The circulation of feed water and steam within this boiler is relatively quick, especially when the generating tubes are arranged vertically. Therefore steam can be produced rapidly from cold conditions (start-up), however, a minimum time of 3-4 hours is normally taken in order to protect the furnace refractory lining and the superheated sections. The minimum time required differs heavily depending upon the boiler, a large boiler could require several days before reaching maximum production capacity.
Steam and water storage capacity is relatively small compared with steam generation capacity. Due to the low storage capacity, sudden load changes can produce rapid changes in the water drum level.
Evaporation rates are 4-6 times greater than a fire-tube boiler of comparable size. The rate of heat transfer through the relatively thin walled tubes is high and thus only pure distilled water use is permitted to avoid scaling and overheating of the tubes. Many boiler failures are attributed to poor feed water quality, consequently the monitoring and conditioning of feed water is essential.
Example: Ship Exhaust Gas Boiler
The exhaust gases from a large diesel engine contain around 34% of the working energy liberated from the fuel. The temperature of this large volume of gas ranges from 280°c to 340°c . It would be pointless to waste fuel to maintain an oil-fired boiler to produce steam, when the vessel is at sea, if the heat from the engine exhaust gases could be utilised for the same purpose. This type of boiler is known as an exhaust-gas boiler although it belongs to the Fire Tube boiler family as the exhaust gases are fed through tubes surrounded by water.
For a variety of reasons only between 5-10% of the energy in the exhaust gases is recovered in the exhaust gas boiler and the working pressures are generally below 7 bar(g).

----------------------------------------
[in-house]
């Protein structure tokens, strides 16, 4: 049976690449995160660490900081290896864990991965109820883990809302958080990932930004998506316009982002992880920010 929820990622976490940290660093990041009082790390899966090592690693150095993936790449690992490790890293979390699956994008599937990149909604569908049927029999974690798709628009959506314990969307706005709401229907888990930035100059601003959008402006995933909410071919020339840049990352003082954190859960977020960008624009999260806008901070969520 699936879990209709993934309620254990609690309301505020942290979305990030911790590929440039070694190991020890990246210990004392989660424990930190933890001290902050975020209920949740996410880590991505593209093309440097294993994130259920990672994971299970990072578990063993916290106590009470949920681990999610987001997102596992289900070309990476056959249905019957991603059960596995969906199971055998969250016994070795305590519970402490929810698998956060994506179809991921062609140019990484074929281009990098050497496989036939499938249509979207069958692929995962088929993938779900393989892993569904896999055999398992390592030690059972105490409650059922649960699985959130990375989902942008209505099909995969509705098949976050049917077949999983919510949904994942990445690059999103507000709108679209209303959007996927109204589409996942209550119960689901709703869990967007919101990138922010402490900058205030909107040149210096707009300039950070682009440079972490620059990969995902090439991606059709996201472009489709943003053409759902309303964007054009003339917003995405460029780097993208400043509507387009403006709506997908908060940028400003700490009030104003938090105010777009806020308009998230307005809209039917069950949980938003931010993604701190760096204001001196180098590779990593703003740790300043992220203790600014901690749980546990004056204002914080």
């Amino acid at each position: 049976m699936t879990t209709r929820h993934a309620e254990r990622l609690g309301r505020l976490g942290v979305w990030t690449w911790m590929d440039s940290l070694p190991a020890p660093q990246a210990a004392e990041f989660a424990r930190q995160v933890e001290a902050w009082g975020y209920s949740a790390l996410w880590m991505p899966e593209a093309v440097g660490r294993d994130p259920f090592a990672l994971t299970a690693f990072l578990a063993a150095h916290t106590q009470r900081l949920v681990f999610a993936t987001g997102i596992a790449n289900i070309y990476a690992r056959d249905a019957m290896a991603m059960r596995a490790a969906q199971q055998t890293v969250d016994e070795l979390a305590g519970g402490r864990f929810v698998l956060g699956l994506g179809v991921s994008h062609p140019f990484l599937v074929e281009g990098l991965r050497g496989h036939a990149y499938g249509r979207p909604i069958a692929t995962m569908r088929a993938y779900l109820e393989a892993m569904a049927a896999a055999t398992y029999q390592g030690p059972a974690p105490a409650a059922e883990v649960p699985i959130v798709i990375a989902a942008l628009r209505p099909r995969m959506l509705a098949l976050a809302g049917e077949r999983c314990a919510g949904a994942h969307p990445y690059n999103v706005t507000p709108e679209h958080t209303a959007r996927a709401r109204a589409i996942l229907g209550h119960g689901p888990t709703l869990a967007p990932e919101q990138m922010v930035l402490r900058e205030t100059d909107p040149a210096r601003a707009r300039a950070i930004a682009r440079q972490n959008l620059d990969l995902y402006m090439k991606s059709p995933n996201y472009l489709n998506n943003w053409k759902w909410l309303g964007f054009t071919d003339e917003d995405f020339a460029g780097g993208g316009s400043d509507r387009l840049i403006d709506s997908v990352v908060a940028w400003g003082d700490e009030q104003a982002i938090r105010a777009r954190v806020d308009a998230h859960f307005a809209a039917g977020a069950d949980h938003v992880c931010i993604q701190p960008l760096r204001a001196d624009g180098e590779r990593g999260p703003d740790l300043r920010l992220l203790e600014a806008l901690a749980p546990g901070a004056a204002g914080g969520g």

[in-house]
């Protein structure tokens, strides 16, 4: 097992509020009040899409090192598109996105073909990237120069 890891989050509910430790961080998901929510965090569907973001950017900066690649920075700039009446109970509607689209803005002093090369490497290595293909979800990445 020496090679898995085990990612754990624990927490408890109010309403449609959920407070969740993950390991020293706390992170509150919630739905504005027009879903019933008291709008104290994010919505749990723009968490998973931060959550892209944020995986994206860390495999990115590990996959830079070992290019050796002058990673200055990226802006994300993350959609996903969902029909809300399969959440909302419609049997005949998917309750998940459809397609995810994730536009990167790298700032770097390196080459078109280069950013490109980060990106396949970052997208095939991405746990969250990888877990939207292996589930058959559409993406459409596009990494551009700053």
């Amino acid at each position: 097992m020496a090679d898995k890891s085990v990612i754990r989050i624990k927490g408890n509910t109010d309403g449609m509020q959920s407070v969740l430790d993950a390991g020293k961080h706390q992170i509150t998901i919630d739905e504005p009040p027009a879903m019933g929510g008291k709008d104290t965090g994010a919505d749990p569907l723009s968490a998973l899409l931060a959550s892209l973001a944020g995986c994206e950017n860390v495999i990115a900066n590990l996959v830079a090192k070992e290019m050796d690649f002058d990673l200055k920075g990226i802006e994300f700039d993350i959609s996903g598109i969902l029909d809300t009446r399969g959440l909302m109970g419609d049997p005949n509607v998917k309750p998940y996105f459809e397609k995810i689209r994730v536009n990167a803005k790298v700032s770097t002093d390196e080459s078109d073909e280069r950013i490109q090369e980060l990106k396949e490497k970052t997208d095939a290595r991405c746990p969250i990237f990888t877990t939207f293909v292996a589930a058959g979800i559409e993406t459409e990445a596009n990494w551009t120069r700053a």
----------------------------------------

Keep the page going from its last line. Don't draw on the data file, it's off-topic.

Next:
There are a number of exhaust gas boiler arrangements. In some the exhaust gas passes through the boiler permanently and this type can be operated with, or, without water. In others the boiler is bypassed when not in use.
Water tube or fire tube boiler?
Water tube boilers are typically installed for applications requiring a large amount of steam and higher operating pressures, this could include power stations and marine vessels etc. Fire tube boilers are fitted where steam volume and pressure demands are lower.
A ship driven by a steam turbine will have a water tube type boiler fitted as it requires large amounts of superheated steam to operate the turbines.
Power stations of moderate size are always installed with water tube boilers. Power stations operating with steam temperatures in excess of 500°C and steam pressures in excess of 55 bar(g) are not uncommon.
A diesel engine vessel could also be fitted with a water tube boiler, but only if it requires a large amount of steam for certain systems e.g. in the case of a large oil tanker where it would require large volumes of steam to heat the oil cargo in order to make discharge easier in colder climates. This type of ship would probably also be fitted with steam driven auxiliaries such as cargo pumps.
A diesel engine driven vessel requiring only small amounts of steam, such as a bulk carrier or container ship, would have electrically driven auxiliaries and would be fitted with a fire tube boiler probably of the ‘package type’.